Democrats have decided that gun control is the hill they want to die on come November. It seems that since support for gun control spiked following the Parkland shooting, candidates want to push down that road, thinking that’s the way to take office.
And it doesn’t look like it’s just one or two, either.
Candidates across the country and allied outside groups are seizing on the issue of guns in advertising this election cycle, but with a twist: More spots now promote gun control than oppose it.
That messaging represents a reversal from the last midterm cycle in 2014 and even 2016, when the combined total of pro-gun-rights spots in governors, House and Senate races eclipsed those touting restrictions on guns, according to a USA TODAY analysis of data from Kantar Media.
The shift follows a rash of mass shootings, including the killing of 17 students and staff members at Marjory Stoneman Douglas High School six months ago Tuesday.
Democrats are driving the surge in advertising favoring gun control as polling shows the public generally supports stricter laws covering the sale of firearms and overwhelmingly supports expanded background checks.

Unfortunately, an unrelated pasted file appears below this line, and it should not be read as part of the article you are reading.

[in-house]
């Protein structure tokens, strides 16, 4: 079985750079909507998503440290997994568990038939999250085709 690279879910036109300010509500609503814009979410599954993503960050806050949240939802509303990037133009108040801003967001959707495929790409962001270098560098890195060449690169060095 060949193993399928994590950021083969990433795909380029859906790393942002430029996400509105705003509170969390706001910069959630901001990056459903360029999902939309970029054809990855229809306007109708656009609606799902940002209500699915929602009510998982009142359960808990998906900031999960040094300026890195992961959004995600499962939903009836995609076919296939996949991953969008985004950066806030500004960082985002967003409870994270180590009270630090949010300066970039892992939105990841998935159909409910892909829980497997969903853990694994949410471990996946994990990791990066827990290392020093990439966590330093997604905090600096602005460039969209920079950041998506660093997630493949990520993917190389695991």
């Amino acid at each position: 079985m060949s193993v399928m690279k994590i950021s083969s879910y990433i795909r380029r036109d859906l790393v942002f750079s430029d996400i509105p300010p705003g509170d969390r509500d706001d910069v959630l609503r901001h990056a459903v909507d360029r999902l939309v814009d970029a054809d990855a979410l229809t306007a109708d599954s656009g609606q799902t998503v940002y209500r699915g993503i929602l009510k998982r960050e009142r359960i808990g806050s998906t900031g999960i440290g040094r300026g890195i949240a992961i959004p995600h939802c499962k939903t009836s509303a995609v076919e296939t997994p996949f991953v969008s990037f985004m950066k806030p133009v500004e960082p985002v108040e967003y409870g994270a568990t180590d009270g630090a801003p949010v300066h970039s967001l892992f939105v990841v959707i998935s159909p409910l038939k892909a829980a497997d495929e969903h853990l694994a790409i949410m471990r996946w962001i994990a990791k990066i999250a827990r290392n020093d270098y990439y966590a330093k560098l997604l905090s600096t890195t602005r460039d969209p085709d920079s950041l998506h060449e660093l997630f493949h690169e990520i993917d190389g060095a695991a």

It could be a gamble, given that curbing access to guns has long been considered the third rail of politics. For decades, prominent Democratic candidates, especially in battleground states, have sought to reassure voters of their support for protections under the Second Amendment for the right to bear arms.
In 2018, however, candidates and outside groups – particularly in House and governors races – are flooding the airwaves with pointed and sometimes dramatic messages.
Of course, that might be for the best.
You see, one thing we continually find is that while polls may show a large number of people support gun control to some extent, it’s not important enough for them to pick a candidate unless they’re pro-gun. In other words, gun control supporters are generally more lukewarm in their support, and it’s rarely why they choose a given candidate. They’re interested in other things like the economy, crime, immigration, and a whole host of other issues.
On the contrary, pro-gun voters are often driven by that pro-gun attitude. We tend to use gun rights as a litmus test to see where a candidate stands on other issues. Will they support individual liberty or will they seek a government solution to every problem? By and large, someone who supports an individual’s right to keep and bear arms will likely also side with an individual’s right to do any number of other things. Not always, but usually.
Meanwhile, candidates who jumped on the anti-gun bandwagon following Parkland are forgetting one very important thing. They’re forgetting that after a mass shooting like that, support for gun control spikes as people start clamoring to “do something,” but then drops.
That means they’re gambling on gun control not just being a critical issue for voters, but also that enough will remain committed to gun control come November despite history to the contrary.
Now, I’m not going to say there’s no way that gamble will pay off. It probably will in some places.
The question is, will it pay off enough that they can retake Congress?